The Determinants of life satisfaction among Chinese students in Finland and Russia

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Title: The Determinants of life satisfaction among Chinese students in Finland and Russia
Author: Svergun, Irina
Contributor: University of Helsinki, Faculty of Social Sciences, Department of Social Research
Publisher: Helsingfors universitet
Date: 2016
Language: eng
Thesis level: master's thesis
Discipline: Social Psychology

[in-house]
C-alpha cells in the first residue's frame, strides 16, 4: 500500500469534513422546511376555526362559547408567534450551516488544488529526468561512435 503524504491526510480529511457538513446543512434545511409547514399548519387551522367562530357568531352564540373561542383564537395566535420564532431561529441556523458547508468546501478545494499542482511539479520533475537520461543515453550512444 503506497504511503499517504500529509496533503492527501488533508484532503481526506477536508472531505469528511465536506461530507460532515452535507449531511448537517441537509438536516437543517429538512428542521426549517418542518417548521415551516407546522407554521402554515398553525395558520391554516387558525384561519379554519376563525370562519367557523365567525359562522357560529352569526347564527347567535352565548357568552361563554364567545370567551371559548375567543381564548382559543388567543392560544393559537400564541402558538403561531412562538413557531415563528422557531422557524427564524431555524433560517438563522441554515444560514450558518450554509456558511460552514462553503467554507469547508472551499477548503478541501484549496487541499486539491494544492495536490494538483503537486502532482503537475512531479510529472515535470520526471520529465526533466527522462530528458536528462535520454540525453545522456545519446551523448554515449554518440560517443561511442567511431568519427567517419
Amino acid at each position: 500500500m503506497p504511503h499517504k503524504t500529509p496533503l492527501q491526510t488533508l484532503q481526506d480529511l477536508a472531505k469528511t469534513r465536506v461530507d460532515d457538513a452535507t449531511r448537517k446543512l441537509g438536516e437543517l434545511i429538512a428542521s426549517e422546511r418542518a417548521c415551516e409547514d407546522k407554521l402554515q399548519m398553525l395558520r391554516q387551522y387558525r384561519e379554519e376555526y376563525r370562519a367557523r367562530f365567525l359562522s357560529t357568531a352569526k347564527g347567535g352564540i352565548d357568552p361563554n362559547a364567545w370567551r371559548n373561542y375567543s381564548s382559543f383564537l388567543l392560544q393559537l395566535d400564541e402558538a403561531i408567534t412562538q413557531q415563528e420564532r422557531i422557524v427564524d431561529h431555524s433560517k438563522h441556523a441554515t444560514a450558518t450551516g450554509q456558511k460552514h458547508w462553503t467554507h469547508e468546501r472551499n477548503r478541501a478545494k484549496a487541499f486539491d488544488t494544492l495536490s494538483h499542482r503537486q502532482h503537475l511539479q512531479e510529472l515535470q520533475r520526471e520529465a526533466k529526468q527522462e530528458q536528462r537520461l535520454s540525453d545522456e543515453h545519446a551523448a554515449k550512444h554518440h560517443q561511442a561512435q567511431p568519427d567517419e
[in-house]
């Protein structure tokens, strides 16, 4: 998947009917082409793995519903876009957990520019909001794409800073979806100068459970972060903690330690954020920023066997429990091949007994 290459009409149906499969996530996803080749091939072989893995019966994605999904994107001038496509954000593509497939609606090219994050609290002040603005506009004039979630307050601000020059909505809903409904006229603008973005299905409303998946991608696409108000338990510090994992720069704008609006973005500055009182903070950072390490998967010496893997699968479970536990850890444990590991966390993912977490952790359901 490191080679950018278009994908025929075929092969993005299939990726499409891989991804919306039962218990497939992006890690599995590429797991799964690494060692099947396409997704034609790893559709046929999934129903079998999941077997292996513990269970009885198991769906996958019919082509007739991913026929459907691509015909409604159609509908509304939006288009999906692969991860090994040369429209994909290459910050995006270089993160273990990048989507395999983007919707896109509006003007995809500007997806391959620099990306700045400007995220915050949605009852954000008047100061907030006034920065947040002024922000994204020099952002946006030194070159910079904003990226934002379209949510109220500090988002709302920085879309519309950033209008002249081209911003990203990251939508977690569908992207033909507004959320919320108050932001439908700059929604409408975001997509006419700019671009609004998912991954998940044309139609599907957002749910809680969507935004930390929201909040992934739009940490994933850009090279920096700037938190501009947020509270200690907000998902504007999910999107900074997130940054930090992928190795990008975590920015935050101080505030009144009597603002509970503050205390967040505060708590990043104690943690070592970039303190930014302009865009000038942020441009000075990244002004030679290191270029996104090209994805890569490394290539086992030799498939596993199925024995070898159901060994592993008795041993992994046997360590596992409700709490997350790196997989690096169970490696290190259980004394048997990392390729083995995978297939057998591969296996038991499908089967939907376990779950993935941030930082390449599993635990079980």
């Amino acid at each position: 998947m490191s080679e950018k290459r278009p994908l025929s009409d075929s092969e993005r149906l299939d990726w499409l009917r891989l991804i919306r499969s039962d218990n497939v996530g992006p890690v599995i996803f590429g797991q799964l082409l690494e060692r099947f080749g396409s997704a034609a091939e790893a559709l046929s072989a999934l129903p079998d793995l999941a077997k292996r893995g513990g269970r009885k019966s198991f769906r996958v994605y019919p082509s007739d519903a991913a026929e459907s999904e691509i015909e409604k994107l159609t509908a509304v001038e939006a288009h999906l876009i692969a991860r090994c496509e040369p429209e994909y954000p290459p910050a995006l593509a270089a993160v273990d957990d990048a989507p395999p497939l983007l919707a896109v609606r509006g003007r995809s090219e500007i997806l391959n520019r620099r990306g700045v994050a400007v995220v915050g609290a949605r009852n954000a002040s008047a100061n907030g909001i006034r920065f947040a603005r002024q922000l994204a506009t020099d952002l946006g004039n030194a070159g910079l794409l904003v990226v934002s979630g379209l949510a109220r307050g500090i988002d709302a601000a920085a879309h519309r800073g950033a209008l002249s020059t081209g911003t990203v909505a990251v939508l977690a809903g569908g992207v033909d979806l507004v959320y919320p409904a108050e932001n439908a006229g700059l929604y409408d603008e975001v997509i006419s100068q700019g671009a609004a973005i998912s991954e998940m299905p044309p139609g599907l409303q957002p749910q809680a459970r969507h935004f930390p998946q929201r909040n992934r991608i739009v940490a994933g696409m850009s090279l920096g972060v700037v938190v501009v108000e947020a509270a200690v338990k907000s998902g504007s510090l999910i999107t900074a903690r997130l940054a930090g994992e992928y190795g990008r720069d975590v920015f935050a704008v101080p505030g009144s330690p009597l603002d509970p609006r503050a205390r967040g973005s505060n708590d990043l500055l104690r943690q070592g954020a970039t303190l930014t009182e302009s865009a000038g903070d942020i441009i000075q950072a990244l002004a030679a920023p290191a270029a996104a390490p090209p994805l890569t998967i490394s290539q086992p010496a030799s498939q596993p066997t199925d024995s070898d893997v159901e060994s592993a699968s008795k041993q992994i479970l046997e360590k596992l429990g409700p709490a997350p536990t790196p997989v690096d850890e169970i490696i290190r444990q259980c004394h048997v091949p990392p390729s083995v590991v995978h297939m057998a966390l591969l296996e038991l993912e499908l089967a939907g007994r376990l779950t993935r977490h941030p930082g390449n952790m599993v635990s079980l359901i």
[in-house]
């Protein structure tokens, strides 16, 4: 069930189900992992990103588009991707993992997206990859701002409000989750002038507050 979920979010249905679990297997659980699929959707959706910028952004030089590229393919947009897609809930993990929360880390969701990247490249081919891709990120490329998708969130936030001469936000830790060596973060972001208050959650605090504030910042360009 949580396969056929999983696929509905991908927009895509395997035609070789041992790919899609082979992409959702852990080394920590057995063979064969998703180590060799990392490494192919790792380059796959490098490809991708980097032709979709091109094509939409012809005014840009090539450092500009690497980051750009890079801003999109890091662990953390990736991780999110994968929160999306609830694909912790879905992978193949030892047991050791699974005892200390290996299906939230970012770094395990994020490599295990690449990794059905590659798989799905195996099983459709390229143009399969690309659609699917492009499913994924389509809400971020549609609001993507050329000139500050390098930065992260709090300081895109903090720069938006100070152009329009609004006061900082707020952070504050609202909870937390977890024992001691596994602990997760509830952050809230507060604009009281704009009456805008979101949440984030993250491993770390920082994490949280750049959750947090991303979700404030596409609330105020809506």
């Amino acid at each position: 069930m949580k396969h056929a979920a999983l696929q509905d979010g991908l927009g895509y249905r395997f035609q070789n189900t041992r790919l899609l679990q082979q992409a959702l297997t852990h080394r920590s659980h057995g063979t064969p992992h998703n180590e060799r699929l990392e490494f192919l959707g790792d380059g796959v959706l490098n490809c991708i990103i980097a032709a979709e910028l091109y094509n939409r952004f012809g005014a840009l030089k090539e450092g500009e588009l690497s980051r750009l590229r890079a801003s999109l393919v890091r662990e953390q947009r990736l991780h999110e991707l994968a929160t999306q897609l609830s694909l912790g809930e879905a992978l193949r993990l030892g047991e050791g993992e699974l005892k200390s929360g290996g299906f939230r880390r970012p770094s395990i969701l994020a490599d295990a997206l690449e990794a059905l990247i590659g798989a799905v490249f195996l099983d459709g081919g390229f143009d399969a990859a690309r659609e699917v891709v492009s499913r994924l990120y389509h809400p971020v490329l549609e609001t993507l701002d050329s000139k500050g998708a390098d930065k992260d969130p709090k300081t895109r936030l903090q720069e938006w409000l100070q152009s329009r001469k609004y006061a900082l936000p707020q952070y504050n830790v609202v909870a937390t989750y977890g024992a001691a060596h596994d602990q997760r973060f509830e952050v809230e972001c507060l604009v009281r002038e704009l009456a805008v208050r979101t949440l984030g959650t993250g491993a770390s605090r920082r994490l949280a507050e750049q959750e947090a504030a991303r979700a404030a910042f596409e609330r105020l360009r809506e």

Abstract: The studies of international students’ well-being are of growing significance nowadays, as they are directly aligned with fundamental strategic goals of colleges and universities accepting continuously increasing amount of international students. It is also important for the societies investing money in attracting and retaining young talented professionals, as people believe that recruiting young professionals is essential for sustainable economic development of their countries. International students experience extensive challenges while adapting to the new educational and cultural environment. The subjective well-being of students is an important indicator of satisfaction with their academic and socio-cultural experience in a host country and university, which is highly connected with their educational capacity and the degree of integration into new cultural environment. This study is a quantitative investigation of the interconnections between socio-economic and cultural factors and international students’ psychological adaptation. In particular we are studying the influence of intrinsic (‘openness to change’ values) and extrinsic (HDI) factors on Chinese students’ life satisfaction. Data collection included in-class and on-line surveying of 239 Chinese students living in Finland or Russia for 2-4 years. Correlation and regression analysis was conducted at the data analysis stage. The data were interpreted based on the Self-Determination (Ryan & Deci, 2000), Cross-Cultural Adaptation (Berry, 1997; Searle and Ward, 1990) and Cultural Values (Schwartz, 1992) theories. ‘Cultural fit’ and ‘healthy values’ approaches were discussed to understand the impact of values on adaptation of sojourners. Based on the results of our study, we can conclude that both intrinsic (healthy values) and extrinsic (HDI) factors impact subjective well-being of sojourners. The level of sojourners’ life satisfaction in Finland is higher than in Russia, which is caused by the difference in levels of economic development and social support indicated by HDI. ‘Openness to change’ values, described as a part of 'healthy value system', facilitate successful adaptation of Chinese students in both Russia and Finland, with no interaction between values factor and country or HDI factor. This means, that while adapting in host countries (Finland and Russia), international students experience successful transformation of lifestyle and are more satisfied with their lives, if they have previously possessed or accepted while adapting values’ patterns of ‘openness to change’. This confirms the concept of ‘healthy values’ and contradicts, at least partly, with the theory of ‘cultural fit’. The results of this research can help to predict successful adaptation of international students to host culture of accepting university. It can be used for identifying whether the changes to educational system are necessary for better attracting and engaging international students. It can also help to address the needs of diverse student population by initiating specific programs of psychological and coaching support of cross-cultural adaptation aimed for accomplishing the expected levels of educational capacity and life satisfaction of sojourners. It is useful for evaluating whether the improvements of academic and psycho-social support services for international students are required. Furthermore, our results can assist individuals by supporting life decisions related to their choice of host country, university and educational program, as well as they can be used by educational professionals while designing and delivering effective orientation and coaching programs for successful cross-cultural adaptation of international students and exchange programs’ participants.

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